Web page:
...in the bible

Gender inclusive language is not anything that is new. Paul writes:

  • “καὶ ἔσομαι ὑμῖν εἰς πατέρα καὶ ὑμεῖς ἔσεσθέ μοι εἰς υἱοὺς καὶ θυγατέρας, λέγει κύριος παντοκράτωρ.” (Κορινθίους β 6·18 THGNT-T)
  • "And I will be for you for a father and you (pl.) will be for me sons and daughters, says the Lord Almighty."

Most likely Paul is quoting 2 Samuel:

  • ”אֲנִי֙ אֶהְיֶה־לּ֣וֹ לְאָ֔ב וְה֖וּא יִהְיֶה־לִּ֣י לְבֵ֑ן“ (2 Samuel 7:14 HMT-W4)
  • "I will be for him for a father and he will be for me for a son."

Note the shift in Paul's citation. Since he is referring to all people, he adds "daughters."

The NICNT summarizes the situation this way:

The second promise, “I will be a Father to you, and you will be my sons and daughters,” is based on Yahweh’s word through Nathan to David about David’s coming son, “I will be a father to him, and he will be my son” (2 Sam 7:14). Whereas Heb 1:5 cites this text as applying to Christ,54 Paul applies it to Christ’s people. Paul here makes some alterations55 to the original text: (1) he changes “him ... he” to “you ... you,” and (2) he expands “my son” to “my sons56 and daughters.” The effect of these changes is to intensify a specific and direct focus on the readers, now including the women in the messianic assembly in Corinth.

(Paul Barnett, The Second Epistle to the Corinthians, New International Commentary on the New Testament. Accordance electronic ed. (Grand Rapids: Eerdmans, 1997), 354.)

While this is a rare occurrence, nonetheless, it is an unavoidable example.

... in grammars

Years ago I was reading through Robertson and came across this reference:

  1. Singular Verb with First Subject. It is very common indeed for the verb to have the singular with the first of the subjects. Cf. Jo. 2:2, 12; 3:22; 18:15; Ac. 11:14. But on the other hand we have προσπορεύονται αὐτῷ Ἰάκωβος καὶ Ἰωάνης οἱ υἱοὶ Ζεβεδαίου (Mk. 10:35). Cf. also Lu. 23:12; Jo. 21:2; Ac. 5:24. In Ac. 25:23 one participle is singular and the other plural. So in Ac. 5:29 we meet ἀποκριθεὶς δὲ Πέτρος καὶ οἱ ἀπόστολοι εἶπαν. With ἤ the verb is usually in the singular in the N. T. So Mt. 12:25 πᾶσα πόλις ἢ οἰκία μερισθεῖσα καθ̓ ἑαυτῆς οὐ σταθήσεται. Cf. also Mt. 5:18; 18:8; Eph. 5:5. In Gal. 1:8 Blass1 thinks it would be impossible to have εὐαγγελιζώμεθα with ἡμεῖς ἢ ἄγγελος. But the impossible happens in Jas. 2:15, ἐαν ἀδελφὸς ἢ ἀδελφὴ γυμνοὶ ὑπάρχωσιν. We have a similar difficulty in English in the use of the disjunctive and other pronouns. One will loosely say: “If any one has left their books, they can come and get them.”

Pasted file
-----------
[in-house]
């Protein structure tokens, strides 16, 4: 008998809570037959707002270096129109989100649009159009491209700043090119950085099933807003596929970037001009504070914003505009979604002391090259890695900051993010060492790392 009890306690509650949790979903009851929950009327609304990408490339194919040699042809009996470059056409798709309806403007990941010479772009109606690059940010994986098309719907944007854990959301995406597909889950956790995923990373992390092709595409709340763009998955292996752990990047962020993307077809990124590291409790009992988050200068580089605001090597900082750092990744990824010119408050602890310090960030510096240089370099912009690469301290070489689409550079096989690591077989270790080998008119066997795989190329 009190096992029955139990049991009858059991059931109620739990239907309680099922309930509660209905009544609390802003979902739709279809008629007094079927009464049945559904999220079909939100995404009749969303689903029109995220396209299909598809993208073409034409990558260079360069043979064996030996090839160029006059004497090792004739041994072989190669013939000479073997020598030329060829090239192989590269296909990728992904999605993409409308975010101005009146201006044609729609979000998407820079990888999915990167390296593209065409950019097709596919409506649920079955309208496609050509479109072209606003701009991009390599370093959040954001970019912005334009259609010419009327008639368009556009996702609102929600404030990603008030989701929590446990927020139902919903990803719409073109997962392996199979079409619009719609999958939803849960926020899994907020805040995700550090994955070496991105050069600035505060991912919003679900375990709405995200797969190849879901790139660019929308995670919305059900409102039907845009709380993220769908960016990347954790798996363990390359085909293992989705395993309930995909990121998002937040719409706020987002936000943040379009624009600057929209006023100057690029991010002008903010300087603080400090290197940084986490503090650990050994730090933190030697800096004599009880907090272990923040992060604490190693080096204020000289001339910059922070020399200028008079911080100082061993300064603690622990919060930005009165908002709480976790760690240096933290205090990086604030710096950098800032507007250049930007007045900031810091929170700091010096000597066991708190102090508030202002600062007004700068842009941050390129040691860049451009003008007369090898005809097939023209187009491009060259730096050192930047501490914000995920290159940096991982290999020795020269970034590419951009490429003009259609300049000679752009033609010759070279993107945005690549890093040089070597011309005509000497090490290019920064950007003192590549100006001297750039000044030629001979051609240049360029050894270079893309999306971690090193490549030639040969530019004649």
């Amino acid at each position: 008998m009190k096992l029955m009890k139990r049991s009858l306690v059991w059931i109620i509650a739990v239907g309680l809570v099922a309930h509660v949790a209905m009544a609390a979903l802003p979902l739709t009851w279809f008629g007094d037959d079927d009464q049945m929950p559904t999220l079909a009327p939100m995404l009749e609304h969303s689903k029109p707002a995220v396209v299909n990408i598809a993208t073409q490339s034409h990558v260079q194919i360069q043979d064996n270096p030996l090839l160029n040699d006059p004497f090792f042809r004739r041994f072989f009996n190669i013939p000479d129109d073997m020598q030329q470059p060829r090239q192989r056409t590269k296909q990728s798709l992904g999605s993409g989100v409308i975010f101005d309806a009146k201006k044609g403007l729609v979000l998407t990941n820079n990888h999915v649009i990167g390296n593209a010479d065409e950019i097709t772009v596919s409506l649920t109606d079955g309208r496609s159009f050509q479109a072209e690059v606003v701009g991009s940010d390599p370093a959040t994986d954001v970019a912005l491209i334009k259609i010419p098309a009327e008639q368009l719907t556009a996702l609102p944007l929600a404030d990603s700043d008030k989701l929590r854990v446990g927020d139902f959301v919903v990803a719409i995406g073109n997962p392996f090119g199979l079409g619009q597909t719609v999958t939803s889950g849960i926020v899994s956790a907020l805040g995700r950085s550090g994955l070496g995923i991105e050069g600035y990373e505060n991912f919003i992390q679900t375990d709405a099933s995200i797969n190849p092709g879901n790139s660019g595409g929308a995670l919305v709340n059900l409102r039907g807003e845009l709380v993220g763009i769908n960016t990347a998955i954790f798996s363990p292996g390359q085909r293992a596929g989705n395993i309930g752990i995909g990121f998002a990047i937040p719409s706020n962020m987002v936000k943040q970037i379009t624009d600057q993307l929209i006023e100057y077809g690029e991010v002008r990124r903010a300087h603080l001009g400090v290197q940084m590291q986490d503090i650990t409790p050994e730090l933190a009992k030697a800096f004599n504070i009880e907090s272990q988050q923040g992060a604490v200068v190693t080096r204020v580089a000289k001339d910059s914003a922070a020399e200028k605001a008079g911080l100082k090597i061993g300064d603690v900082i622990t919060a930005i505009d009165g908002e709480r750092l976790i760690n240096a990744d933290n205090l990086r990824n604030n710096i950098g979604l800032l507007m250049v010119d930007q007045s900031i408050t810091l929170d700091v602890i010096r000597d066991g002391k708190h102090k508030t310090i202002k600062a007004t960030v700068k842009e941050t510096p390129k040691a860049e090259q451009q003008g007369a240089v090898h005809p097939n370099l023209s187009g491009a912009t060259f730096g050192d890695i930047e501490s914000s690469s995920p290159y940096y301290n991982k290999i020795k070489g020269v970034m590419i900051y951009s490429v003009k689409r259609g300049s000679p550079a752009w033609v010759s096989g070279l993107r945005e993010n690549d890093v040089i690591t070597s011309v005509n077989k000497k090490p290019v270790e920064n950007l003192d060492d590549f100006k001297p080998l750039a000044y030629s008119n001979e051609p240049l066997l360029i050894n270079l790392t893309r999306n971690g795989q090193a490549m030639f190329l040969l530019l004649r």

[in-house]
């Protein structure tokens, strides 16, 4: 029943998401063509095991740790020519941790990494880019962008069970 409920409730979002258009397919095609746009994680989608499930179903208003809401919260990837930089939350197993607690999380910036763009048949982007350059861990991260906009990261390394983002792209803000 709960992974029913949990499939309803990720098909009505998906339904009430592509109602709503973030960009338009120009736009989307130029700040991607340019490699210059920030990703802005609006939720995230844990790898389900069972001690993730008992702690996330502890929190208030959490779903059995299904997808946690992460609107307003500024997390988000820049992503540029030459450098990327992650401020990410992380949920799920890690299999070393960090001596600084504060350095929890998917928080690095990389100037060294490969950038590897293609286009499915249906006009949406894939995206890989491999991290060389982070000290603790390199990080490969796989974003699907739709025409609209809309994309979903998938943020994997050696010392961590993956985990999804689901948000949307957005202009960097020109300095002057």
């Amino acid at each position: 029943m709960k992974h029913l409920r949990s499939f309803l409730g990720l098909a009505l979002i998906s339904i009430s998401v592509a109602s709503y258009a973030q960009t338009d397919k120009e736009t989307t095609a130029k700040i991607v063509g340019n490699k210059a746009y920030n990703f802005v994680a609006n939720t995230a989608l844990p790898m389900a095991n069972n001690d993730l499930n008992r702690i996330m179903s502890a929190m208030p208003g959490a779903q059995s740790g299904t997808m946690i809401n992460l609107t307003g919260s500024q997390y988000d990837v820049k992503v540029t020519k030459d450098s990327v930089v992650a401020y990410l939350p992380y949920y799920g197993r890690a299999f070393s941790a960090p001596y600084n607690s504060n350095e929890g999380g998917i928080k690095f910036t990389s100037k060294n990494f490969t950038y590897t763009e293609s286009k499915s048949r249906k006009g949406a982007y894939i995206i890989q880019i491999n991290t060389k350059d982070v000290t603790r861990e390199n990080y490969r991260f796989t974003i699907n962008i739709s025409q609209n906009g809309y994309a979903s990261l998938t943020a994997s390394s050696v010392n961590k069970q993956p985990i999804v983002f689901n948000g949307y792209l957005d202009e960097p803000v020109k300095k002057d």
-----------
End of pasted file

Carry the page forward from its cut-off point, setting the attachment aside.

(A. T. Robertson, A Grammar of the Greek New Testament in the Light of Historical Research, Accordance electronic ed. (London: Hodder and Stoughton, 1919), 405-406.)

Notice the so-called "singular-plural" being used already more than a hundred years ago.

This important to note due to the fact that, when there was a shift to gender-inclusive language, it was spoken that this was a new phenomenon. While not pervasive and thoroughgoing, gender inclusive language already existed.

"It is permissible to be beaten, but not surprised."

Long ago, Napoleon spoke those words. But, in this instance, they are true today. Already just the turn of the millenium, Zondervan was introducing the TNIV. And one of the notable 'updates' was the use of inclusive language. In the Preface of the TNIV at that time they wrote their rationale:

Generic language is used where the meaning of the text was intended to include both men and women. For example, when it is clear that the original text never intended any exclusive male gender reference, ―sons of God‖ becomes ―children of God,‖ and ―brothers‖ becomes ―brothers and sisters‖. All gender-related changes in the TNIV are made to update masculine terminology that has generic intent and is often misunderstood by today’s generations. This means the elimination of most instances of the generic use of masculine nouns (―a man,‖ or ―men‖ as mankind, humans) and pronouns (he). Relative to the second of these, the so-called singular ―they/their/them,‖ which has been gaining acceptance among careful writers and which actually has a venerable place in English idiom, has been employed to fill in the vocabulary gap in generic nouns and pronouns referring to human beings. Where an individual emphasis is deemed to be present, ―anyone‖ or ―everyone‖ or some other equivalent is generally used as the antecedent of such pronouns.

References originally intended to be masculine remain masculine in the TNIV. [Their emphasis]

For churches, seminaries, and missions this seemed to them to be an interesting side feature of the NIV translation team. Zondervan had already published the NIRV for years. And, for many this was acceptable as long as it was kept as a sort of side project.